U.S. stocks fell this week, sending the Dow Jones Industrial Average to its longest streak of losses since 2004, after worse-than-estimated reports on jobs and manufacturing fueled concern earnings growth will slow.
All 10 Standard & Poor’s 500 Index groups dropped, with declines exceeding 1.3 percent. Newell Rubbermaid Inc. sank 15 percent, leading declines in the Standard & Poor’s 500 Index, after cutting its profit forecast. J.C. Penney Co. and Stanley Black & Decker Inc. slumped more than 6 percent as investors sold companies tied to economic growth. General Motors Co. and Ford Motor Co. decreased at least 4 percent after sales growth missed projections.
The S&P 500 lost 2.3 percent to 1,300.16, the biggest weekly decline since August. Its five-week losing streak is the longest since 2008 and puts the index at its lowest level since March. The Dow fell 290.32 points, or 2.3 percent, to 12,151.26, also posting a fifth-straight weekly slump.
“It was a C-minus week for the economy,” said David Sowerby, a Bloomfield Hills, Michigan-based money manager at Loomis Sayles & Co., which oversees more than $150 billion. “These are the kind of weeks that remind investors stocks don’t just go straight up. There was enough data this week to begin to connect the dots that uncertainty remains.”
The S&P 500 has retreated 4.7 percent since closing at an almost-three-year high of 1,363.61 on April 29. The Citigroup Economic Surprise Index for the U.S. has sunk to minus 117.20, meaning reports are missing projections by the most since January 2009, two months before the S&P 500 tumbled to the lowest level in 12 years.
Labor Department figures showed payrolls increased by 54,000 last month, falling short of the median forecast in a Bloomberg News survey that called for a rise of 165,000. The jobless rate climbed to 9.1 percent.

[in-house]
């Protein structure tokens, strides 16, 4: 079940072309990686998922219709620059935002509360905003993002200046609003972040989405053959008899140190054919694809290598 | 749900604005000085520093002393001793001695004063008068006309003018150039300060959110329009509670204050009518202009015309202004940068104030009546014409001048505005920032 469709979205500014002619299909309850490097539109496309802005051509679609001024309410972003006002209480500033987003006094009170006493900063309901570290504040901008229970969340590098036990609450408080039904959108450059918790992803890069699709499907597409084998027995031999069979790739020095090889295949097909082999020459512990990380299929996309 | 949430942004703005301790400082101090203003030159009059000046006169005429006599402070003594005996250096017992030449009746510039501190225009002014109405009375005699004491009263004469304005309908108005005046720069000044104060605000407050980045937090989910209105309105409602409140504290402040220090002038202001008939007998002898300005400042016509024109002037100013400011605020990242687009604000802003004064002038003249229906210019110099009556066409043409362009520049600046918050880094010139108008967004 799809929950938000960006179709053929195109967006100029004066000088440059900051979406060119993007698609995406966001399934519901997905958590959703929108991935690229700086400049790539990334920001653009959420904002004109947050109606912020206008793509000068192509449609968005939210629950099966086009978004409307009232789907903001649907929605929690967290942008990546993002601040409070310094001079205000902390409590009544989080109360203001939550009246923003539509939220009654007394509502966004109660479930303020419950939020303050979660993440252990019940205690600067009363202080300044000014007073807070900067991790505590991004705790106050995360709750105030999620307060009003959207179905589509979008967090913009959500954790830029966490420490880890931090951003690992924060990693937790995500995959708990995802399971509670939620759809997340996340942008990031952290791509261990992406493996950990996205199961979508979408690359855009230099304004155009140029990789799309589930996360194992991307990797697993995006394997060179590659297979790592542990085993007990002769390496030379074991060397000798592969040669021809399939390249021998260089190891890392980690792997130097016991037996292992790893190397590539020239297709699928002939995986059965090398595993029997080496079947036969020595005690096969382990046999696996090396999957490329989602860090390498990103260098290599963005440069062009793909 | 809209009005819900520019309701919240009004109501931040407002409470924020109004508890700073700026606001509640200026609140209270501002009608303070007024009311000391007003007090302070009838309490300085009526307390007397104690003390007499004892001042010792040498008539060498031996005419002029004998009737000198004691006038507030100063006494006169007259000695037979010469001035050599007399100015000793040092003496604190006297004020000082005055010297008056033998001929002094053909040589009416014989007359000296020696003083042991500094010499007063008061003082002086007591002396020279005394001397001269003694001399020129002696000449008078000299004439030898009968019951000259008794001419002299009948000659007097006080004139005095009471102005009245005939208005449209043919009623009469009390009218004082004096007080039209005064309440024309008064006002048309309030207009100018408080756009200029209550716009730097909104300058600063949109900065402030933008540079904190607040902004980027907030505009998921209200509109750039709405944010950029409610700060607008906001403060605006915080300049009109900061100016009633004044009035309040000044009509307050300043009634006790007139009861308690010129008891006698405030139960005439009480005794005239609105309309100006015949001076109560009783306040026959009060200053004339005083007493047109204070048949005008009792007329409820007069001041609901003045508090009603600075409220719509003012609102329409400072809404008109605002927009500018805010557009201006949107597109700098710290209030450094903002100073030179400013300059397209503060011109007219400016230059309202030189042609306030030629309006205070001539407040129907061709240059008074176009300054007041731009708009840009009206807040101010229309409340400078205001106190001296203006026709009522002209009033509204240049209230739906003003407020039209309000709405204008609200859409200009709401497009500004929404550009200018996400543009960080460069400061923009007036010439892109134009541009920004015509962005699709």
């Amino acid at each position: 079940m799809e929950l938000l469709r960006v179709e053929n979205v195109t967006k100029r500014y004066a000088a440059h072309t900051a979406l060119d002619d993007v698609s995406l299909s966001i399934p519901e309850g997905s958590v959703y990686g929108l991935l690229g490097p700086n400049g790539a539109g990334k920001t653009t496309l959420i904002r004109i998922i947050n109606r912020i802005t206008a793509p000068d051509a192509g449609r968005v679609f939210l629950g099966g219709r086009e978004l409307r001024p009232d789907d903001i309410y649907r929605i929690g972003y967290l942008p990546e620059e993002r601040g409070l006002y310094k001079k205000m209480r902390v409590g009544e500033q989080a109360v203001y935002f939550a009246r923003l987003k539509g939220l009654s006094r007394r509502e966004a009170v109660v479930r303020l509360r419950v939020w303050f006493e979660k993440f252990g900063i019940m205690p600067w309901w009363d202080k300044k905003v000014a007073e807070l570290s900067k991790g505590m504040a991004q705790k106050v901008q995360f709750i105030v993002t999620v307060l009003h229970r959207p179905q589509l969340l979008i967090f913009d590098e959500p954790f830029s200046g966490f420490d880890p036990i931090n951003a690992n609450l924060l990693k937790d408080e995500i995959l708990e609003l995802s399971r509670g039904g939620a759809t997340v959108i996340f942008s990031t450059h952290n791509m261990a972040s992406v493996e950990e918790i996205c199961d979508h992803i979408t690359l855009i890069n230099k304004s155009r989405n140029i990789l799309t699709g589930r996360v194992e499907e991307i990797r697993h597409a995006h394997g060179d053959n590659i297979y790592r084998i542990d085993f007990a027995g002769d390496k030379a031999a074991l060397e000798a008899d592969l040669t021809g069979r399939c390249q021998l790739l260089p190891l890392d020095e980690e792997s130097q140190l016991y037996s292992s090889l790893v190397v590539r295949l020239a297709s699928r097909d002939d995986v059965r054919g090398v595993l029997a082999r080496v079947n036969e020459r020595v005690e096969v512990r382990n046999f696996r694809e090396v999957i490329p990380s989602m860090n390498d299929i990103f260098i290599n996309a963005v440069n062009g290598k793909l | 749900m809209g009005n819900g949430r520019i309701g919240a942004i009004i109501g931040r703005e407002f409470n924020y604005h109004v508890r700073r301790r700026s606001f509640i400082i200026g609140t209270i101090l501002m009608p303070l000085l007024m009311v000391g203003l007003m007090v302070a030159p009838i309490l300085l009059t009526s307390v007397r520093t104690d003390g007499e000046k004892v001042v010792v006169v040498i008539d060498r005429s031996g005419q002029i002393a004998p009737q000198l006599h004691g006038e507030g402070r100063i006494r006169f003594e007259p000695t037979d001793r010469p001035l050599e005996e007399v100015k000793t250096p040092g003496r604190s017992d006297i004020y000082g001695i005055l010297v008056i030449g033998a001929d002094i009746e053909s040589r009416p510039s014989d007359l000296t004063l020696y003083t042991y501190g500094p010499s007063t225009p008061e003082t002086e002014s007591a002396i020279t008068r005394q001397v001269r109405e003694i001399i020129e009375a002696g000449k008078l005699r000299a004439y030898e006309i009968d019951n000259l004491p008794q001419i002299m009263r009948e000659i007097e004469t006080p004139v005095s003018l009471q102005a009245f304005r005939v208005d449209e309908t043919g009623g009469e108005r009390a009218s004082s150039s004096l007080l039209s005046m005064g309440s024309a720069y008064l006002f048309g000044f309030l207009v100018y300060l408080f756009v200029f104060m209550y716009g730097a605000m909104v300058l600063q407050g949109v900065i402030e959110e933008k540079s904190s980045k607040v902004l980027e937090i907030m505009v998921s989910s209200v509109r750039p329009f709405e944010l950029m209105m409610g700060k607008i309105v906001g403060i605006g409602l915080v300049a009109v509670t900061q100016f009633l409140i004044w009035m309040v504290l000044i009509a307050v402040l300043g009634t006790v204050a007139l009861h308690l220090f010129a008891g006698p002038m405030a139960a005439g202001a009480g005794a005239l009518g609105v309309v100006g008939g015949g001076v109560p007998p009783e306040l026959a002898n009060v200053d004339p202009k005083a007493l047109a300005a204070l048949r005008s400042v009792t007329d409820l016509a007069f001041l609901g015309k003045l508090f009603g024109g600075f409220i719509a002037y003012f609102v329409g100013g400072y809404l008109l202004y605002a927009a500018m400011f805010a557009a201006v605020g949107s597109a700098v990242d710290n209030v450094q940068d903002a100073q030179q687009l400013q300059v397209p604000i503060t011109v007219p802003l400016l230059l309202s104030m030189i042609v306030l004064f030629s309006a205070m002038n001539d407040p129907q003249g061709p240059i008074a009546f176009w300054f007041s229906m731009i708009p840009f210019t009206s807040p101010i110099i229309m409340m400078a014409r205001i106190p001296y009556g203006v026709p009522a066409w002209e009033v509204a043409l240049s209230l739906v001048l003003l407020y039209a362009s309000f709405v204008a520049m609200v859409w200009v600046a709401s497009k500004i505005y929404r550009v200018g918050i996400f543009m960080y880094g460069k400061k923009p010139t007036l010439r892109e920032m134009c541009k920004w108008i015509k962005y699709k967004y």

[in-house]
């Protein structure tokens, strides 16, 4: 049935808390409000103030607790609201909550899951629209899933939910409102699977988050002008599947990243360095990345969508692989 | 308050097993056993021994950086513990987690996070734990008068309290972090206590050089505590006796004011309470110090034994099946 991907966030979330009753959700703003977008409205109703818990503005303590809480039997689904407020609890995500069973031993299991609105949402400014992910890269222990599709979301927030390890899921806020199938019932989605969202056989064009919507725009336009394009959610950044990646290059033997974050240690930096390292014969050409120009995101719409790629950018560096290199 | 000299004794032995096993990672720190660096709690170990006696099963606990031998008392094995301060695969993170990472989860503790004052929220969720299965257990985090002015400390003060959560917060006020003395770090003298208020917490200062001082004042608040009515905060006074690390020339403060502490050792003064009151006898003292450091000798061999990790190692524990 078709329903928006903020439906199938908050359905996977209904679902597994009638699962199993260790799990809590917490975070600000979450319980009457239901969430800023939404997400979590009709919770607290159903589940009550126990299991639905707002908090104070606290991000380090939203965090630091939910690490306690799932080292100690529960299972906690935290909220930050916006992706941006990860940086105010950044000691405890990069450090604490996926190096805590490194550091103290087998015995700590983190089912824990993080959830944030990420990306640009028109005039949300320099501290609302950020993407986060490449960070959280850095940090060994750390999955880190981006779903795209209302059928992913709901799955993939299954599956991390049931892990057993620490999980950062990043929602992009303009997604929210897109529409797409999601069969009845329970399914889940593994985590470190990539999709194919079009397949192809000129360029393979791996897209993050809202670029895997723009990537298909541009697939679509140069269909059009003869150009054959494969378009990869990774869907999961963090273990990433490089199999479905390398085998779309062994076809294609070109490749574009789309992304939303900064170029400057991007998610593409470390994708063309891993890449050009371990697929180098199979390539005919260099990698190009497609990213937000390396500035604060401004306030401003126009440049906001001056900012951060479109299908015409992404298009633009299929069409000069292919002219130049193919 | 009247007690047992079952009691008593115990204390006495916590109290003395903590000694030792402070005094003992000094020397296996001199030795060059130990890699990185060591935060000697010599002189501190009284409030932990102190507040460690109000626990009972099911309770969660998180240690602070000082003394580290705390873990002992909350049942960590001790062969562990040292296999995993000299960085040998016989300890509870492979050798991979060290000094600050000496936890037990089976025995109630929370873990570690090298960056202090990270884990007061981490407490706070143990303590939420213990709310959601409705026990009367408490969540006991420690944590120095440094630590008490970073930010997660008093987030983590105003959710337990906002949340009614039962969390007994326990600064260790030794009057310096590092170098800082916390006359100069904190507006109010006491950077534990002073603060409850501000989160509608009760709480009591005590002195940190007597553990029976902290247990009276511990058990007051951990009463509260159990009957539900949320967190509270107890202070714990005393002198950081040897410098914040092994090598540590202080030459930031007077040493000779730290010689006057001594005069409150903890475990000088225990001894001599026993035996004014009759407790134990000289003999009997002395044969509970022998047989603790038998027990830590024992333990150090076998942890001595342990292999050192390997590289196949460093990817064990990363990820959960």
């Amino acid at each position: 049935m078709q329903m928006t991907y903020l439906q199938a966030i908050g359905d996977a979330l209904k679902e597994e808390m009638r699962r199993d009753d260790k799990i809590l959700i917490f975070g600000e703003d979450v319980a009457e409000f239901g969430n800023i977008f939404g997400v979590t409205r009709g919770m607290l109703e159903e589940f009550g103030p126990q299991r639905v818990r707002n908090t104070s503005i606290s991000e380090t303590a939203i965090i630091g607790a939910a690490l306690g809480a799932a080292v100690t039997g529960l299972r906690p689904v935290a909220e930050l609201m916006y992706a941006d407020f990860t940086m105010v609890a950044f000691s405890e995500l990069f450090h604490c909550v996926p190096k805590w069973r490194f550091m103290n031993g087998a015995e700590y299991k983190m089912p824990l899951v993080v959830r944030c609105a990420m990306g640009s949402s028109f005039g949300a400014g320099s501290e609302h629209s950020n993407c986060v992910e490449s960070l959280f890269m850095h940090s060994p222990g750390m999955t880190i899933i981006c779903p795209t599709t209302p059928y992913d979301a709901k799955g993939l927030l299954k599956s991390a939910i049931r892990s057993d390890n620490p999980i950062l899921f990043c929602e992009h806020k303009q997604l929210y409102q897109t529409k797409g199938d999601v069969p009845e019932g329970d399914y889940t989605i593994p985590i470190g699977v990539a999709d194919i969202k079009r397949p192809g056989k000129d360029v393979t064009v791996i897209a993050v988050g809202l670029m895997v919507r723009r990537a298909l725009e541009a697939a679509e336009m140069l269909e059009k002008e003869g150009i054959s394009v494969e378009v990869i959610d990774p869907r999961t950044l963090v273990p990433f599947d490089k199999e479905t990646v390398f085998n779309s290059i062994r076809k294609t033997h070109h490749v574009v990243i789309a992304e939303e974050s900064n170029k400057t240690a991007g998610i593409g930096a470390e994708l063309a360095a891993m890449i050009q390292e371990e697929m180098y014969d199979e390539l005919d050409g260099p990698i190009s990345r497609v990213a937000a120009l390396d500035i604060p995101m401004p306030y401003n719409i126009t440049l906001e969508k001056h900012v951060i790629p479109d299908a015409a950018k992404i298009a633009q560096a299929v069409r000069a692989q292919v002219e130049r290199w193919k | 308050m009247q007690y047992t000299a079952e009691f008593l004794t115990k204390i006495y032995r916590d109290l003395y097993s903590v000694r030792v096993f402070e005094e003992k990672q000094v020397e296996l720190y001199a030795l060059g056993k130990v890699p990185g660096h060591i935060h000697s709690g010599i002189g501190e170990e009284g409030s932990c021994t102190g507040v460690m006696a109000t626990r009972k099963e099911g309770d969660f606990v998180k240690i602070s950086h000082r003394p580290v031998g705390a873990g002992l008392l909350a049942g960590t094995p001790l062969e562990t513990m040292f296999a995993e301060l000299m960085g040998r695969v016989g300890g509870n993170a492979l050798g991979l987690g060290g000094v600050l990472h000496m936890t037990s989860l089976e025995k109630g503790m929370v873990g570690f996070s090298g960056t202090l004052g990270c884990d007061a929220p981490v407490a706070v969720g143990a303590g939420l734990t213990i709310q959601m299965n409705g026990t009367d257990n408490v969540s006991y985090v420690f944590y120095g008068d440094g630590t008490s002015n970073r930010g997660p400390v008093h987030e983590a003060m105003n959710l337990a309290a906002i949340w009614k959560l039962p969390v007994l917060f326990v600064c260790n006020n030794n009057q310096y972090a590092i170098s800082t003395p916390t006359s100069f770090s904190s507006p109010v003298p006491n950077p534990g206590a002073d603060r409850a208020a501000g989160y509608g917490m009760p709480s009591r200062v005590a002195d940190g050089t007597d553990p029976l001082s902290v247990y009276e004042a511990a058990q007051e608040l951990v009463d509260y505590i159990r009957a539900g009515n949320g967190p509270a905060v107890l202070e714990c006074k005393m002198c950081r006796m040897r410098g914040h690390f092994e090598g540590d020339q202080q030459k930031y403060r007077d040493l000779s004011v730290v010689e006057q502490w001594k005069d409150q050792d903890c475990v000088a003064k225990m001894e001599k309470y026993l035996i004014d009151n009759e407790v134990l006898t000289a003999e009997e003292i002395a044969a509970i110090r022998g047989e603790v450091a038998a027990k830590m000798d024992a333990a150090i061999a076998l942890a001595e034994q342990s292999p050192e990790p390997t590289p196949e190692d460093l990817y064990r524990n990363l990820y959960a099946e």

Michael Shaoul, whose Marketfield Fund Ltd. beat 81 percent of competitors last year, said that while the payrolls report was disappointing, it may also be a signal the slowdown in the economic data is near its peak. Private-sector hiring has risen by an average 145,000 a month over the last year, faster than economists had predicted, according to Shaoul. He noted that weaker nonfarm payrolls reports in February and July 2004 failed to derail the last bull market, which peaked in October 2007.
“What the data will do, however, is accelerate the process of economic revision, with estimates of U.S. growth being forced significantly lower across the board,” Shaoul wrote in a note to clients. “As damaging as the process may be for asset values, it has surprisingly little to do with the actual ability of corporations to generate revenue.”
The biggest decline in the S&P 500 since August is creating a buying opportunity for investors, according to Blackstone Group LP’s Byron Wien. The price-to-earnings ratio for the S&P 500 has fallen close to its lowest level in 2011, according to Bloomberg data. The index currently trades at 14.8 times earnings, near this year’s low of 14.7 when it fell in March after Japan’s earthquake.
“Investors should be looking for buying opportunities,” said Wien, the vice chairman of Blackstone Advisory Partners, whose parent, New York-based Blackstone Group LP, is the world’s largest private-equity firm. “The economy is not as bad as it looks right now. Corporate profits will be good, very good. People are asking me, ‘Do you still think the market can get to 1,500 by the end of the year?’ I do.”